George H.W. Bush and James A. Baker, III: A Personal and Political Friendship for the Ages The friendship between George H.W. Bush and James A. Baker, III began over fifty years ago on the tennis courts of the Houston Country Club when they found themselves paired as a doubles team, winning back-to-back championships in 1966 and 1967. While both men were admittedly weak servers, Bush was the net-and-volley guy, with Baker holding down the baseline with his groundstroke skills. That same approach of complementary skill sets and teamwork spilled over into their political careers for decades to come. Both men's résumés were legendary. Bush served as a United States congressman, ambassador to the United Nations, chair of the Republican National Committee, US liaison to China, director of Central Intelligence, 43rd vice president, and 41st president of the United States. Baker served as undersecretary of commerce, secretary of the treasury, secretary of state, and White House chief of staff -- twice, while also chairing or playing a lead role in five successive presidential elections for three different candidates from 1976 to 1992. Texas Titans is a story of George Herbert Walker Bush and James Addison Baker, III, two of America's most consequential statesmen of the past fifty years. Two men from opposite areas of the country who found friendship on the tennis courts at the Houston Country Club. Two men who helped transform a world during an era of immense challenges and change. Two men who became -- and still are -- Texas titans. Excerpts from Texas Titans On Bush's Consequential Presidency: A sea of change engulfed the world during Bush's single term as president, testing his resolve like never before as a series of cascading events unfolded. The Berlin Wall -- a symbol of human oppression -- was torn down after thirty years. Saddam Hussein invaded tiny neighboring Kuwait, throwing the Middle East into turmoil and panic. Mikhail Gorbachev, the leader of the Soviet Union, was placed under house arrest in an attempted coup. And the Soviet Union ceased to exist on December 26, 1991. Events no historian or political operative could have accurately predicted, nevertheless, moments in history that placed George Herbert Walker Bush and James Addison Baker, III front and center on the world stage. On the 1992 Presidential Election: Baker admits that the loss "was devastating. He [George H.W. Bush] was devastated by that loss." Baker is also quick to point out that "I read a lot . . . comments, pundits and so forth saying, he lost because he broke his no-new-taxes pledge. That's not why he lost. . . . Everybody ought to get that straight. I ran that campaign, and I saw it every day in the polling. He lost because of a little guy from Dallas, Texas, called Ross Perot, who took nineteen percent of the vote. And we knew from our polling he [Perot] was taking two out of every three votes from us. We got 38, Clinton got 43. You add two-thirds of 19 to 38, and we get 51." On Friendship: "I have always been proud that George Bush used to describe our relationship as one of big brother and little brother. He used to say that one of the things he liked best about me was that I would always tell him what I thought, even when I knew he didn't want to hear it. Then we would have a spirited discussion about that issue." "But he had a very effective way of letting me know when the discussion was over," he continued. "He would look at me and say, 'Baker, if you're so smart, why am I president and you're not?'"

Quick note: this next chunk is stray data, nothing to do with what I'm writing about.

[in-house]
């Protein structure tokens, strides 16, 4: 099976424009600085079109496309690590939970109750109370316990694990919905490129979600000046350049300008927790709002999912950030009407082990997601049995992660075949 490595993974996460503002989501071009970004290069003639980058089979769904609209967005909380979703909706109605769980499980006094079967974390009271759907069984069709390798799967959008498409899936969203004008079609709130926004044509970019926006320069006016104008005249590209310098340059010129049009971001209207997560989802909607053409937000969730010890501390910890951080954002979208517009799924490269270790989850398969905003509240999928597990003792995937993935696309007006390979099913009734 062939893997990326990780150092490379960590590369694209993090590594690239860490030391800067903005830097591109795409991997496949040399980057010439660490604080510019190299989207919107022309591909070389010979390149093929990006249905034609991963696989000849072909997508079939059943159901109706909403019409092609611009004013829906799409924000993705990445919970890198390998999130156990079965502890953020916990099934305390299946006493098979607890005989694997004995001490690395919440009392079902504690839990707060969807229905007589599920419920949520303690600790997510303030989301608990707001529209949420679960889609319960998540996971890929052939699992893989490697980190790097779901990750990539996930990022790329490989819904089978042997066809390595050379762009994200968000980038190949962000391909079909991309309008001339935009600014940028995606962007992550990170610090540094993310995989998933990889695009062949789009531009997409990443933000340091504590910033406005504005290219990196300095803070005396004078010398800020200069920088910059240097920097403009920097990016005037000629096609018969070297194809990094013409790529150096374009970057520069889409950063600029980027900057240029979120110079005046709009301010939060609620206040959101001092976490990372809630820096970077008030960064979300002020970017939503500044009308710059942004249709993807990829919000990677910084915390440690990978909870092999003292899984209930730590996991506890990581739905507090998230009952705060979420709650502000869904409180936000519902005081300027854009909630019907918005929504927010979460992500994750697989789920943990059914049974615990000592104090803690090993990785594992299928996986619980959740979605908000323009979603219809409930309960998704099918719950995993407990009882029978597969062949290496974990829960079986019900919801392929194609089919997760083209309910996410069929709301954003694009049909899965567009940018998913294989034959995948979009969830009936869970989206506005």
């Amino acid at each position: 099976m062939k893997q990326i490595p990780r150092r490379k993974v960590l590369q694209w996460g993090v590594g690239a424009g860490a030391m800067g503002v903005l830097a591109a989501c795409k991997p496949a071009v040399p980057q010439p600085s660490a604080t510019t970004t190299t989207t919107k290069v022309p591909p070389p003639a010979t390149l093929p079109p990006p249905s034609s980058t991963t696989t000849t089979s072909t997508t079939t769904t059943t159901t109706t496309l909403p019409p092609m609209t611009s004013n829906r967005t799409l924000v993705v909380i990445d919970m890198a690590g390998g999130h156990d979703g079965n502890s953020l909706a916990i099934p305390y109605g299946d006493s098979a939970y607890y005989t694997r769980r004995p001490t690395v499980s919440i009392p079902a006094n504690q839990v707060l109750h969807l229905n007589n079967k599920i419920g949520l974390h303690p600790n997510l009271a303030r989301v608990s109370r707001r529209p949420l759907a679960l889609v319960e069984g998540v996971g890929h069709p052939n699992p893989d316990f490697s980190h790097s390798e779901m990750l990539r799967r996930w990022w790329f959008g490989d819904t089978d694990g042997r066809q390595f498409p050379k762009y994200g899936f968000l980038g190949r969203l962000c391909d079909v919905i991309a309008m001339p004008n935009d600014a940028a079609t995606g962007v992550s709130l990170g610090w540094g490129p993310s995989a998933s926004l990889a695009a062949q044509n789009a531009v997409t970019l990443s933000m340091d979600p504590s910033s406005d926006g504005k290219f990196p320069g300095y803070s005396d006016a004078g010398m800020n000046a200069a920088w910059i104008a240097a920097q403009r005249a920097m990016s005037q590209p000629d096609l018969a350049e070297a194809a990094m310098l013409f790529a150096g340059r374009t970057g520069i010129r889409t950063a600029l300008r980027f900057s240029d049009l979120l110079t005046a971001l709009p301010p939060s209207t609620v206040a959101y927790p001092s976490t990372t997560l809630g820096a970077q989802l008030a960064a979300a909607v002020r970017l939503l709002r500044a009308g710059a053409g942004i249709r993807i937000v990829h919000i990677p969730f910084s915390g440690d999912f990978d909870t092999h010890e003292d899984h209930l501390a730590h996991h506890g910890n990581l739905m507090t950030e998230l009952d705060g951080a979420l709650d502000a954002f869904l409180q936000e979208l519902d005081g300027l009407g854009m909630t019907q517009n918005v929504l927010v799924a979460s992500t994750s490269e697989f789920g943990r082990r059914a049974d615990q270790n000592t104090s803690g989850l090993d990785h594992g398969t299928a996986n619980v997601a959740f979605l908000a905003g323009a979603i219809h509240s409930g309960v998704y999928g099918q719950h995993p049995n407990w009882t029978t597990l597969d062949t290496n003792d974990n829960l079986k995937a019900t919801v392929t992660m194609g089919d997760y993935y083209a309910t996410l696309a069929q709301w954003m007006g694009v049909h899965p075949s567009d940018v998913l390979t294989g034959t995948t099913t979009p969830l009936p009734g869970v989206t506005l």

Eleanor by David Michaelis

Title Eleanor
Author David Michaelis
Publisher Simon and Schuster
Release Date 2021-10-05
Category Biography & Autobiography
Total Pages 720
ISBN 9781439192047
Language English, Spanish, and French
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Book Summary:

The New York Times bestseller from prizewinning author David Michaelis presents a “stunning” (The Wall Street Journal) breakthrough portrait of Eleanor Roosevelt, America’s longest-serving First Lady, an avatar of democracy whose ever-expanding agency as diplomat, activist, and humanitarian made her one of the world’s most widely admired and influential women. In the first single-volume cradle-to-grave portrait in six decades, acclaimed biographer David Michaelis delivers a stunning account of Eleanor Roosevelt’s remarkable life of transformation. An orphaned niece of President Theodore Roosevelt, she converted her Gilded Age childhood of denial and secrecy into an irreconcilable marriage with her ambitious fifth cousin Franklin. Despite their inability to make each other happy, Franklin Roosevelt transformed Eleanor from a settlement house volunteer on New York’s Lower East Side into a matching partner in New York’s most important power couple in a generation. When Eleanor discovered Franklin’s betrayal with her younger, prettier, social secretary, Lucy Mercer, she offered a divorce and vowed to face herself honestly. Here is an Eleanor both more vulnerable and more aggressive, more psychologically aware and sexually adaptable than we knew. She came to accept her FDR’s bond with his executive assistant, Missy LeHand; she allowed her children to live their own lives, as she never could; and she explored her sexual attraction to women, among them a star female reporter on FDR’s first presidential campaign, and younger men. Eleanor needed emotional connection. She pursued deeper relationships wherever she could find them. Throughout her life and travels, there was always another person or place she wanted to heal. As FDR struggled to recover from polio, Eleanor became a voice for the voiceless, her husband’s proxy in the White House. Later, she would be the architect of international human rights and world citizen of the Atomic Age, urging Americans to cope with the anxiety of global annihilation by cultivating a “world mind.” She insisted that we cannot live for ourselves alone but must learn to live together or we will die together. This “absolutely spellbinding,” (The Washington Post) “complex and sensitive portrait” (The Guardian) is not just a comprehensive biography of a major American figure, but the story of an American ideal: how our freedom is always a choice. Eleanor rediscovers a model of what is noble and evergreen in the American character, a model we need today more than ever.